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Columns | Go Far With Kovar

How to Get Started Investing in Your 30s

by Taylor Kovar
Hi Taylor - I'm 34 and I've never really invested before. I'm still paying off student loans but know I need to start saving for retirement. Any suggestions? - Monique

Hi Monique - Glad you're looking ahead! It's hard to save for the future when you're still paying off debt, but it's always smart if you can do both. It will take a lot of patience, but it will be worth it in the end.

To start, you need to make sure you stay aggressive on those student loans. When the debt is gone, it frees you up to do so much more with your money. Make sure to pay down the balances with the highest APR first so you don't keep getting hammered by interest forever.

Of course, I'd love if you were able to contribute to a retirement account at the same time as you pay down debt. It might not be feasible at first, but getting yourself to a place where you can do both will be hugely beneficial down the road. Every extra year you have money growing in an investment account makes a big difference when it comes time to retire and live off those funds, so even starting with a small amount of money will be helpful.

If possible, open your own IRA. In a recent article on GoFarWithKovar.com, I talk about how people, especially millennials with limited investment capital, should use Roth IRAs to grow retirement funds because of their flexibility. I prefer an IRA to an employer-sponsored 401(k) because of performance and hidden fees some 401(k) managers sneak in, but I'd rather you have a retirement account through your work than no account at all. You can always roll that 401(k) into an IRA later.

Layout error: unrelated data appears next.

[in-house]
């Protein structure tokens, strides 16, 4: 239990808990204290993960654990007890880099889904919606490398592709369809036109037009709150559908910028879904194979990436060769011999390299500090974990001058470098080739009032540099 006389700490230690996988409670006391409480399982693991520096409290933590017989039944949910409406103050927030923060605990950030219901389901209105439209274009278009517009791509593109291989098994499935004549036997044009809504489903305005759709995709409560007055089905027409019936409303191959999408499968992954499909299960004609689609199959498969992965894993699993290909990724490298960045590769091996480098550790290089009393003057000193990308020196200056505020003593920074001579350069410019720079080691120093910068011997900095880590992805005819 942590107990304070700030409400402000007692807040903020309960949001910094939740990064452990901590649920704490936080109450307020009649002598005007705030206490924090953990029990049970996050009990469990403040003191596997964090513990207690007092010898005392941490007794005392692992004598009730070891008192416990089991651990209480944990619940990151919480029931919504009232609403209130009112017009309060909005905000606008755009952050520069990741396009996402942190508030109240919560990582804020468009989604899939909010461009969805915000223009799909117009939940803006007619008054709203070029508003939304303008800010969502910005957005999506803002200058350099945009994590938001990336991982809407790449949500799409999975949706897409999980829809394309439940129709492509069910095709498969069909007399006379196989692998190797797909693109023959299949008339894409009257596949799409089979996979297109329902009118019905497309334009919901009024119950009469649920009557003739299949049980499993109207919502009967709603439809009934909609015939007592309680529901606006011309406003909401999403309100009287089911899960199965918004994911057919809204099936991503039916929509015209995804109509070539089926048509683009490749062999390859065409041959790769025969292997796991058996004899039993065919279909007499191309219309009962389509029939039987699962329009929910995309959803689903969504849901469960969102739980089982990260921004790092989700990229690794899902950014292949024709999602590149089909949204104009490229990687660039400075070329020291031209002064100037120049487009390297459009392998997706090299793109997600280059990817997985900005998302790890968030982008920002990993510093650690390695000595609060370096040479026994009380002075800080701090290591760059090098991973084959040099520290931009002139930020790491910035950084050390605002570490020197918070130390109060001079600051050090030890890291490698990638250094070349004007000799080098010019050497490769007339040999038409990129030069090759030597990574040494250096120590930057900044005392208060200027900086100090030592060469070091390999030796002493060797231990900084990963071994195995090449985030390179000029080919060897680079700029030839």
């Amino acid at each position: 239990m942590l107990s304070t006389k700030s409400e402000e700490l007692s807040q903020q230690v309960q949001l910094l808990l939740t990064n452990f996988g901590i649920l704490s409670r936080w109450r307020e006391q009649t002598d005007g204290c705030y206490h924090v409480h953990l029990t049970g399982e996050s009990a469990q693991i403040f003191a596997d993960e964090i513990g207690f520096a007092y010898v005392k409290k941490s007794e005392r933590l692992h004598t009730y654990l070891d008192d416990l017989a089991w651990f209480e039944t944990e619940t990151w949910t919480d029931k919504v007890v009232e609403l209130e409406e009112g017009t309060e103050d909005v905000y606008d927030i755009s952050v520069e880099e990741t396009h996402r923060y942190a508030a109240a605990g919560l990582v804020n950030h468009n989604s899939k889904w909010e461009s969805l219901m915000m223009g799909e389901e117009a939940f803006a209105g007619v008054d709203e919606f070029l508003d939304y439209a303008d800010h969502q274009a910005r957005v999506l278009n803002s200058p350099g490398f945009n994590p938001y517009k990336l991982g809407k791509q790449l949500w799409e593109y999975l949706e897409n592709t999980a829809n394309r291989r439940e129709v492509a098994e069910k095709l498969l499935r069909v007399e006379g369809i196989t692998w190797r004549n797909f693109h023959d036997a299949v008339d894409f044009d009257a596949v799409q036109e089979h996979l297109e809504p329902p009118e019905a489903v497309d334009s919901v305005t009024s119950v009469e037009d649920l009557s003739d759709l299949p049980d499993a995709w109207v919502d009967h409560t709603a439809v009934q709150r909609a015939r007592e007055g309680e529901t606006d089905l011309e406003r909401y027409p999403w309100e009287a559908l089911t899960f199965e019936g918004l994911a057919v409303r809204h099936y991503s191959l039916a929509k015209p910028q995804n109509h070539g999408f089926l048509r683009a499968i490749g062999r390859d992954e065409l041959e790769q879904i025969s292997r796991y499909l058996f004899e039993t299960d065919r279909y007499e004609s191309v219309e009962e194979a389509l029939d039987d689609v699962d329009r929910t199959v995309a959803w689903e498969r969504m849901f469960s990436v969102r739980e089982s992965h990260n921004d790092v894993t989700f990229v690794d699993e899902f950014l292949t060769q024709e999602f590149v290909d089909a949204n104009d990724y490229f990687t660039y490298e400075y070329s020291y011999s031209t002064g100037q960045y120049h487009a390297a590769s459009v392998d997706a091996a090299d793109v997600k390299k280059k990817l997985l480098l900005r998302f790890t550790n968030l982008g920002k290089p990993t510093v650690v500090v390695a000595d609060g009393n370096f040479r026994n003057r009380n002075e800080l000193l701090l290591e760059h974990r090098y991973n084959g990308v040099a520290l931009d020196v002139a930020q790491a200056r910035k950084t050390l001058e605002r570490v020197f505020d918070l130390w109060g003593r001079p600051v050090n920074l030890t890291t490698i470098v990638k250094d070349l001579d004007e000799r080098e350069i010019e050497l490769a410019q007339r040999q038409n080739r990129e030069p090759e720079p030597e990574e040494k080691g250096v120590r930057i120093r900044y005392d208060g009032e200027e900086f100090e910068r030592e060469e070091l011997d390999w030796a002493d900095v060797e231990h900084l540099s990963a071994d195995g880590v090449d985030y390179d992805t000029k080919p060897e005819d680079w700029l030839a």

You can also handle your own investing through the stock market if that appeals to you. Save up a few hundred dollars so the trading fee doesn't eat up too big a percentage of your purchase (or use the Robinhood investing app since trades on it are free) and then buy shares of a company you like. There are more complicated ways to approach stock trading, but investing in businesses you love is usually the most effective.

Taylor Kovar July 16, 2019
More "Go Far With Kovar"
Disclaimer: Information presented is for educational purposes only and is not an offer or solicitation for the sale or purchase of any specific securities, investments, or investment strategies. Investments involve risk and, unless otherwise stated, are not guaranteed. Be sure to first consult with a qualified financial adviser and/or tax professional before implementing any strategy discussed herein. To submit a question to be answered in this column, please send it via email to Question@GoFarWithKovar.com, or via USPS to Taylor Kovar, 415 S 1st St, Suite 300, Lufkin, TX 75901.

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